Aside from novelty and amusement, calculator spelling has limited utility. The popularity of pagers in the 1990s gave rise to a form of leetspeak called pagerspeak.[3] Students, in particular, experimented with calculators to discover new words.


The 'original' attributed example of calculator spelling, which dates from the 1970s,[4] is 5318008, which when turned over spells "BOOBIES". Another early example of calculator spelling offered the sequence 0.7734, which becomes "hELLO".[5] Other words possible with the traditional "BEghILOSZ" set include "LOOSE", "ShELL", "BEIgE", "gOBBLE", "gOOgLE", and very many others. Among the longest are "gLOSSOLOgIES" and "BIBLIOLOgIES" at 12 letters, and "hILLBILLIES" and "SLEIghBELLS" at 11 (these require 12-digit displays, such as those used in adding machines). Hip hop slang applications include the sequence 3722145 which spells "ShIZZLE". On certain 10 digit calculators the number 5304577351 spells "I SELL ShOES", the number 77151345 spells "ShE IS ILL", or the number 7715134 spells "hE IS ILL". Another common number, 7734206, spells "gO 2 hELL". 8008 is special in that it can spell "BOOB" upside-down or right-side up. 71077345 spells "SHELLOIL", which can be separated into two individual words ("shell" and "oil").

Scientific and programmer calculators[edit]

Scientific calculators that feature hexadecimal readout using the letters A through F offer more flexibility. Using a scientific calculator with hex capability, the earlier "5318008" example can be improved with the A–F keys to spell "B00B1E5", without needing to rotate the display (a practice known as hexspeak).

Students often use this capability and the improved "alpha" feature that use the letters "A" through "Z" to write messages, separating words by using the minus sign ("-") or other punctuation. In the "B00B1E5" example above, for instance, a factorial product sign ("!") can be added to create "B00B1E5!" Most of these calculators do not use seven-segment displays, instead using dot matrix displays for greater versatility.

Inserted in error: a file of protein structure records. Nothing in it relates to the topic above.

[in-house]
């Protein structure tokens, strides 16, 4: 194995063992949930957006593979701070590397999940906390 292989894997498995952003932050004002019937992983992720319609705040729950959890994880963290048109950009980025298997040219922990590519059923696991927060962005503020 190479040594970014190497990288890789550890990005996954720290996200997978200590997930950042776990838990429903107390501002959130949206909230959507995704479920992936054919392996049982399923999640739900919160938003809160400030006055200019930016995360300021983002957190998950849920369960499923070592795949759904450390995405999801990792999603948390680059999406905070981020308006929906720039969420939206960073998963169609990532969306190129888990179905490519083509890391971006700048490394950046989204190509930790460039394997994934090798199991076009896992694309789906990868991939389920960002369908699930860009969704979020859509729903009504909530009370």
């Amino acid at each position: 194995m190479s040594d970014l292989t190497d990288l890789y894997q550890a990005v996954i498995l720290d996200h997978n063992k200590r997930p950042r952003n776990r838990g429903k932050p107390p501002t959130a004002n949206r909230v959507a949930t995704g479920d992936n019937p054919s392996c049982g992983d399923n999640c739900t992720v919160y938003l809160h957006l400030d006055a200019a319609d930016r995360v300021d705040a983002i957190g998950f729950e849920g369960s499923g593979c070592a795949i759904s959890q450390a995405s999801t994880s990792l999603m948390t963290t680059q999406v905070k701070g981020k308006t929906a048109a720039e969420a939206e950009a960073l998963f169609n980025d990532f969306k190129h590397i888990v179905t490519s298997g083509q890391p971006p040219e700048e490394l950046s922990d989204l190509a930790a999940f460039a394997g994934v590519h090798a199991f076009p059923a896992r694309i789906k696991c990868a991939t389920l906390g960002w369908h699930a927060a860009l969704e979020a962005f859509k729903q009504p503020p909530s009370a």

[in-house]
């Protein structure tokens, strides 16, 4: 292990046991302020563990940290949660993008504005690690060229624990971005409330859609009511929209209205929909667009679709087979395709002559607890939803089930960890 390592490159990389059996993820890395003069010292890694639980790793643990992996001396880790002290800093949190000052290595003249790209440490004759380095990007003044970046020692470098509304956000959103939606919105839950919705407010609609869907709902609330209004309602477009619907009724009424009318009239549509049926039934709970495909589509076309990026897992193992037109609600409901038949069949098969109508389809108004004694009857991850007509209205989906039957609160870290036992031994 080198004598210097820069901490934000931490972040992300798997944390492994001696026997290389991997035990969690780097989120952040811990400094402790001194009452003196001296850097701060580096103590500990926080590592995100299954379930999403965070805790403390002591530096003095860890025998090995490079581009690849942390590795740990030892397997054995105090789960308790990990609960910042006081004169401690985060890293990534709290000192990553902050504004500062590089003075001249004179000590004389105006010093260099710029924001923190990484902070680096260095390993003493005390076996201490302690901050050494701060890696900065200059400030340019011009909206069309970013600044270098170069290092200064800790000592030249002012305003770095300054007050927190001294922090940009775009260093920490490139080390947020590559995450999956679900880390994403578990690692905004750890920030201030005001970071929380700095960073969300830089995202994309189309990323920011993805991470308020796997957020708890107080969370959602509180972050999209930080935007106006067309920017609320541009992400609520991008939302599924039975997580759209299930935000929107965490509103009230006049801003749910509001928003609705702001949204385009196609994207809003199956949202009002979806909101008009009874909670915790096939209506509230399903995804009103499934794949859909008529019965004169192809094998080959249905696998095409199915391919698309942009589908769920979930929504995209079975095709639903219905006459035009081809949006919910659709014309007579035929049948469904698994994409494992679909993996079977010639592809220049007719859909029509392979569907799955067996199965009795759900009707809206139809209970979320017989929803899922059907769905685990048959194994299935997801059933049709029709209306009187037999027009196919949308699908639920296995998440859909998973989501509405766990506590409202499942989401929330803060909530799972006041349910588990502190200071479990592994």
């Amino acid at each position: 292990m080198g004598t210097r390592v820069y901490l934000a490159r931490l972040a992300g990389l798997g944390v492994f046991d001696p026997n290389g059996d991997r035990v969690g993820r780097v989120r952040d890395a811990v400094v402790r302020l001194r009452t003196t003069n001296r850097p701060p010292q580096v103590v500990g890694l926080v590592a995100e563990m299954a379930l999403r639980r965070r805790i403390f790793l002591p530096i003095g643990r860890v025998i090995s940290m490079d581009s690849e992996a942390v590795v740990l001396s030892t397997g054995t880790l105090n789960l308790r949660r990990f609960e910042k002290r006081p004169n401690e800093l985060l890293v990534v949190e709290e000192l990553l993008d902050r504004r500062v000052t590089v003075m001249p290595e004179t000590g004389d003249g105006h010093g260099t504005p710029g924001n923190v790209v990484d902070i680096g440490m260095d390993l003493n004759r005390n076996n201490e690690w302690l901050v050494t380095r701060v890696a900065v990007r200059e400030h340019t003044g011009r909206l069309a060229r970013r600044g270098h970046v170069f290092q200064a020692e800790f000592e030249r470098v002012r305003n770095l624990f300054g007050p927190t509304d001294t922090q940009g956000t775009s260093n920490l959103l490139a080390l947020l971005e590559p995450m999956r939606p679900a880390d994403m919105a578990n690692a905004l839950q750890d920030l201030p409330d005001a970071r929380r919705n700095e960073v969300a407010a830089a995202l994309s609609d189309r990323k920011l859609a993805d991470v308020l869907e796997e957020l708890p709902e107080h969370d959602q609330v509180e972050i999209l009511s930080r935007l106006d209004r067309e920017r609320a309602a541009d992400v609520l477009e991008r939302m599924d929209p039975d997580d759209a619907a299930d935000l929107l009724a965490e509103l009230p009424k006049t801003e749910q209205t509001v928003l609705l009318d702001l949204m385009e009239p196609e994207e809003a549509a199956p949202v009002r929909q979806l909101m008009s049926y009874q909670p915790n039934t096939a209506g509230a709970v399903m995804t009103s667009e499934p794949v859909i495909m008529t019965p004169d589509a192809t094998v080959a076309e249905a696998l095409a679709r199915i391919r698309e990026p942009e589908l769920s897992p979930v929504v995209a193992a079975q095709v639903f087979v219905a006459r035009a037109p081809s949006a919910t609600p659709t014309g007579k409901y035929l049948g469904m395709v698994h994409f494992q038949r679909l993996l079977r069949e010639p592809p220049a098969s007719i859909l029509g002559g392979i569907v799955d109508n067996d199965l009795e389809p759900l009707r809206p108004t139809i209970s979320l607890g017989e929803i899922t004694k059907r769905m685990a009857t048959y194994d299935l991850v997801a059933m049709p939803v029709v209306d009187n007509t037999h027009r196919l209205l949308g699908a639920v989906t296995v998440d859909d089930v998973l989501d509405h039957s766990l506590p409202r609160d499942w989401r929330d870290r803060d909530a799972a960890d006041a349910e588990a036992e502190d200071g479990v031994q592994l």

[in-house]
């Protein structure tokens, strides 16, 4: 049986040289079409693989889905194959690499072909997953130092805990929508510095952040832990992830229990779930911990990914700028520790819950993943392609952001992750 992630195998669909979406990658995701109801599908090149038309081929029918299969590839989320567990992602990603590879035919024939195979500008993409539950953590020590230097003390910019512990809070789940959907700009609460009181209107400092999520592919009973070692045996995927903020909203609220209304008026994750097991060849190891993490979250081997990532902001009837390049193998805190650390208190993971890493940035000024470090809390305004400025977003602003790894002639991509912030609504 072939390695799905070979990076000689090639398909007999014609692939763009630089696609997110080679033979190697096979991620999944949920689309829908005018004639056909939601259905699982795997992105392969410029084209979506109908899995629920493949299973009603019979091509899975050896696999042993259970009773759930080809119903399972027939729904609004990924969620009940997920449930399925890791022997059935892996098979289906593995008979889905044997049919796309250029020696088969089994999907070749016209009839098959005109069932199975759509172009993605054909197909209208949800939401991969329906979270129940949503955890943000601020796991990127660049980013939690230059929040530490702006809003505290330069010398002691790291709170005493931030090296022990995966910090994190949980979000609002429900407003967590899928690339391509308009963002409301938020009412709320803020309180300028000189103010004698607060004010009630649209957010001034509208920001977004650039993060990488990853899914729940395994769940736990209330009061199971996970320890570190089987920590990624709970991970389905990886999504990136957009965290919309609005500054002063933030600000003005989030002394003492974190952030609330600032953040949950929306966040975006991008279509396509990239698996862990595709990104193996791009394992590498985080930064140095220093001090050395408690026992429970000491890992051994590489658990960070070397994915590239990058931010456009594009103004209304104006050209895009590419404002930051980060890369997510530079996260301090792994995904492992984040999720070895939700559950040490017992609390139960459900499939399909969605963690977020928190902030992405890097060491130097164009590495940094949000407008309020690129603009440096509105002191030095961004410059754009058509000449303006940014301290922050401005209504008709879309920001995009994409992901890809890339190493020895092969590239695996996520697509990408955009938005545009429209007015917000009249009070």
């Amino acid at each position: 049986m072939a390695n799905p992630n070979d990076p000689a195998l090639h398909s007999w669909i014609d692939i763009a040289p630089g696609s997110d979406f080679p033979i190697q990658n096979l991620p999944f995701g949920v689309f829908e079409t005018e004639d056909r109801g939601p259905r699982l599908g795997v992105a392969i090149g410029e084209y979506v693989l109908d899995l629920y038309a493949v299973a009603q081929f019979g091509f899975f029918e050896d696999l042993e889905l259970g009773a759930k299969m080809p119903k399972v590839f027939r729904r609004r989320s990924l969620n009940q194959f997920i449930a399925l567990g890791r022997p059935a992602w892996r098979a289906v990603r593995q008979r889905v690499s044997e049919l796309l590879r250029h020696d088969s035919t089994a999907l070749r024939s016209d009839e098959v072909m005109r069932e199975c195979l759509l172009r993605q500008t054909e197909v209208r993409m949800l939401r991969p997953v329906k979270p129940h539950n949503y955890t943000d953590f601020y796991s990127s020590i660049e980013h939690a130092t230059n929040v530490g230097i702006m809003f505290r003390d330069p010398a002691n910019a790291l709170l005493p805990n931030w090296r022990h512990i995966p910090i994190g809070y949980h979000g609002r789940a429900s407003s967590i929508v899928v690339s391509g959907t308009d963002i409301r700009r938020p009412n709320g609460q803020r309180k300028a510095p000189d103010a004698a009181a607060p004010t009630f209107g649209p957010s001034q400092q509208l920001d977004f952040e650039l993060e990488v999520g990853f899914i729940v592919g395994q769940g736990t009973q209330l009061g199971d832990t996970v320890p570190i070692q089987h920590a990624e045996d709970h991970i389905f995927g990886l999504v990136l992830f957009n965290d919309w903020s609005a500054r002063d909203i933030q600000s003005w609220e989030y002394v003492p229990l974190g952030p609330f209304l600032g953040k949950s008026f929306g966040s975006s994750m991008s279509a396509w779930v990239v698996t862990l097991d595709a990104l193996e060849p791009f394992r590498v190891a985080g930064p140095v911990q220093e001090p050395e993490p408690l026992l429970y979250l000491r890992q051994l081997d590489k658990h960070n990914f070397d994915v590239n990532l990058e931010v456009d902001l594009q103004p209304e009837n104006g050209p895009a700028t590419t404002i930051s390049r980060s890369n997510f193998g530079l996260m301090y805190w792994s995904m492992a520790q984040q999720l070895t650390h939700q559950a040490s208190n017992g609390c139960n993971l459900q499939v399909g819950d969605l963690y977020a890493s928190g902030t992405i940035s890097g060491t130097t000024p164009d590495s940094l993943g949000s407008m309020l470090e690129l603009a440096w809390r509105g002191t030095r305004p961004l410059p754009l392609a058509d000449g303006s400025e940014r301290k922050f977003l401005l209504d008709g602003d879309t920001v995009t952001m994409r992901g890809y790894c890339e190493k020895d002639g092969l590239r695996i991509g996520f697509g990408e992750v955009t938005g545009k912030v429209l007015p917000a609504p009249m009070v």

Digital manometer error code

Programmable devices[edit]

When accessed through programming, calculator spelling can provide a form of textual feedback in devices with limited output ability. A programmer creates a wider set of letters, which does not require a reader to turn the device upside-down.[5] Many consumer devices including digital cameras resort to variants of calculator spelling in order to display diagnostic or status information in non-alphanumeric displays. For example, many Minolta cameras display "Err" or "HELP" to indicate various problems.

See also[edit]


  1. ^ Quinion, Michael (2009-08-08). "World Wide Words: Beghilos". Retrieved 2017-07-06.
  2. ^ QYV (1994-09-11). "Was Re: Mech postings.. Design: 2750". Google Groups. Usenet: Retrieved 2017-07-06.
  3. ^ Pager Language | Teens Create Language of Pager-Speak - Los Angeles Times
  4. ^ The New Partridge Dictionary of Slang and Unconventional English (2006), Eric Partridge, Tom Dalzell, Terry Victor, pp. 2160
  5. ^ a b "Words that can be written on a calculator". Everything2. Everything Development Co. 2000-03-13.

Further reading[edit]

  • Heinrich Hemme: Die Hölle der Zahlen - 92 mathematische Rätsel mit ausführlichen Lösungen, page 19/73 (German)

External links[edit]